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BRAIN-COMPUTER INTERFACE P.SRIKANTH P.PRAVALLIKA II/IV B.TECH (IT) II/IV B.TECH (IT) [email protected] .com [email protected] NARSAPUR-534280 ABSTRACT: This paper focuses on the Brain Chip Technology which helps quadriplegic people to do things like checking e-mail, turning the TV, lights on or off—with just their thoughts. Also the definition of Brain-Computer Interface, the primary goal of designing Brain gate, the basic elements of BrainGate, the research work and some short comings of BrainGate were also presented. INTRODUCTION: An implantable brain- computer interface the size of an aspirin has been clinically tested on humans by American company Cyberkinetics. The 'BrainGate' device can provide paralysed or motor-impaired patients a mode of communication through the translation of thought into direct computer control. The technology driving this breakthrough in the Brain-Machine- Interface field has a myriad of potential applications, including the development of human augmentation for military and commercial purposes. A Brain-Computer Interface sometimes called a direct neural interface or a brain-machine interface(BMI) accepts commands directly from the human or animal brain without requiring physical movement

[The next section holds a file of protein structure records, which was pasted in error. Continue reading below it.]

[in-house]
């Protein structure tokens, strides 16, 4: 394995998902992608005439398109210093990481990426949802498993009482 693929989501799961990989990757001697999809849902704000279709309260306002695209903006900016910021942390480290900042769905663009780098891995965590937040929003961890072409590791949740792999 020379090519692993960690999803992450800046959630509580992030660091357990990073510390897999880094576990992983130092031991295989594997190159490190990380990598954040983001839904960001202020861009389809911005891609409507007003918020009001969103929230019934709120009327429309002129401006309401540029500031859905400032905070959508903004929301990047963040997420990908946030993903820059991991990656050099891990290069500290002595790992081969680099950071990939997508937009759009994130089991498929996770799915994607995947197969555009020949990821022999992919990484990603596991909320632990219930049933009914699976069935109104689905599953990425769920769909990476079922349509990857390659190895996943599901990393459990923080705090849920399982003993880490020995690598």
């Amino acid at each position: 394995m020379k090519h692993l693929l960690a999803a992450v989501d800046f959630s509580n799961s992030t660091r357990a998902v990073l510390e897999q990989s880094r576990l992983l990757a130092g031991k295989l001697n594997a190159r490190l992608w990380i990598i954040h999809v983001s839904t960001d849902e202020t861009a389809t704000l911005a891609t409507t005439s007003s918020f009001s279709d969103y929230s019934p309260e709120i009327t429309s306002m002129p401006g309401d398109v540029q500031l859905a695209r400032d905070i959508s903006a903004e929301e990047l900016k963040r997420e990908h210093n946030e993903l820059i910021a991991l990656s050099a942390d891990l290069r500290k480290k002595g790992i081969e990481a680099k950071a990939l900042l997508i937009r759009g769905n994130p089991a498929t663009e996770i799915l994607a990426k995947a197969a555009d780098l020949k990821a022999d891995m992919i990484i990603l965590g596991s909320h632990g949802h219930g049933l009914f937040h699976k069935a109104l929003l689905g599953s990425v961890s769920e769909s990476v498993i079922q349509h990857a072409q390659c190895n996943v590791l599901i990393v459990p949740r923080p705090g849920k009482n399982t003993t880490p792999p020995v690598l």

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and can be used to operate a computer or other technologies. This broad term can describe many actual and theoretical interfaces. In this definition of Brain- Computer Interface the word brain mean the brain or nervous system of an organic life form rather than the mind. Computer means any processing or computational device form an integrated circuit to silicon chip. The term ‘Brain- Computer Interface’ refers to the direct interaction between a healthy brain and a computer. The goal of the BrainGate program is to develop a fast, reliable and unobtrusive connection between the brain of a severely disabled person and a personal computer. The aim of designing this chip is to provide paralysed individuals with a gateway through which they can access the broad capabilities of computers, control devices in the surrounding environment, and even move their own limbs. Researchers at the University of Pittsburgh have already demonstrated that a monkey can feed itself with a robotic arm simply by using signals from its brain, an advance that could enhance prosthetics for people, especially those with spinal cord injuries. Now, using the BrainGate system in the current human trials, a 25 year old quadriplegic has successfully been able to switch on lights, adjust the volume on a TV, change channels and read e-mail using only his brain. Crucially the patient was able to do these tasks while carrying on a conversation and moving his head at the same time. John Donoghue, the
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This note was uploaded on 03/26/2011 for the course IT 101 taught by Professor Dontknow during the Spring '07 term at Northern Virginia.

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